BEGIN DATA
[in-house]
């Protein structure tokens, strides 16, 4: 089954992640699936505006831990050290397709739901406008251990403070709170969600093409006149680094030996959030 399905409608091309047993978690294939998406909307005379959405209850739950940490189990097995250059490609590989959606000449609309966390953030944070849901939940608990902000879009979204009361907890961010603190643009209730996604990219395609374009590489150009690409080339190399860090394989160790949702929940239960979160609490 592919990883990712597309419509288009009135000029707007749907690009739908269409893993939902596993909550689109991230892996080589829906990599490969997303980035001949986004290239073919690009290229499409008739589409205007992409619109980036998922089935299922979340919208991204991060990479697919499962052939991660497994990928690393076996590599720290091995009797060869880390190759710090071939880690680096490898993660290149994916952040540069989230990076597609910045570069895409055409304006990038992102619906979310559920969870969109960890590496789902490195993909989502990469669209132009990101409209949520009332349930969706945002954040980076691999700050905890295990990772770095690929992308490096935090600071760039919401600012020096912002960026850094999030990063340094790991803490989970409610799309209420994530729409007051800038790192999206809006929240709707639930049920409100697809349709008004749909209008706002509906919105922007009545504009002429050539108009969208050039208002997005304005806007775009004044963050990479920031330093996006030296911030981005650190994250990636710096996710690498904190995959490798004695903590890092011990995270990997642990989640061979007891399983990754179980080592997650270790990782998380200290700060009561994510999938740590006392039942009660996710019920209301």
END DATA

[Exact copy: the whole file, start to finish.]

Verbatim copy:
[in-house]
């Protein structure tokens, strides 16, 4: 089954992640699936505006831990050290397709739901406008251990403070709170969600093409006149680094030996959030 399905409608091309047993978690294939998406909307005379959405209850739950940490189990097995250059490609590989959606000449609309966390953030944070849901939940608990902000879009979204009361907890961010603190643009209730996604990219395609374009590489150009690409080339190399860090394989160790949702929940239960979160609490 592919990883990712597309419509288009009135000029707007749907690009739908269409893993939902596993909550689109991230892996080589829906990599490969997303980035001949986004290239073919690009290229499409008739589409205007992409619109980036998922089935299922979340919208991204991060990479697919499962052939991660497994990928690393076996590599720290091995009797060869880390190759710090071939880690680096490898993660290149994916952040540069989230990076597609910045570069895409055409304006990038992102619906979310559920969870969109960890590496789902490195993909989502990469669209132009990101409209949520009332349930969706945002954040980076691999700050905890295990990772770095690929992308490096935090600071760039919401600012020096912002960026850094999030990063340094790991803490989970409610799309209420994530729409007051800038790192999206809006929240709707639930049920409100697809349709008004749909209008706002509906919105922007009545504009002429050539108009969208050039208002997005304005806007775009004044963050990479920031330093996006030296911030981005650190994250990636710096996710690498904190995959490798004695903590890092011990995270990997642990989640061979007891399983990754179980080592997650270790990782998380200290700060009561994510999938740590006392039942009660996710019920209301």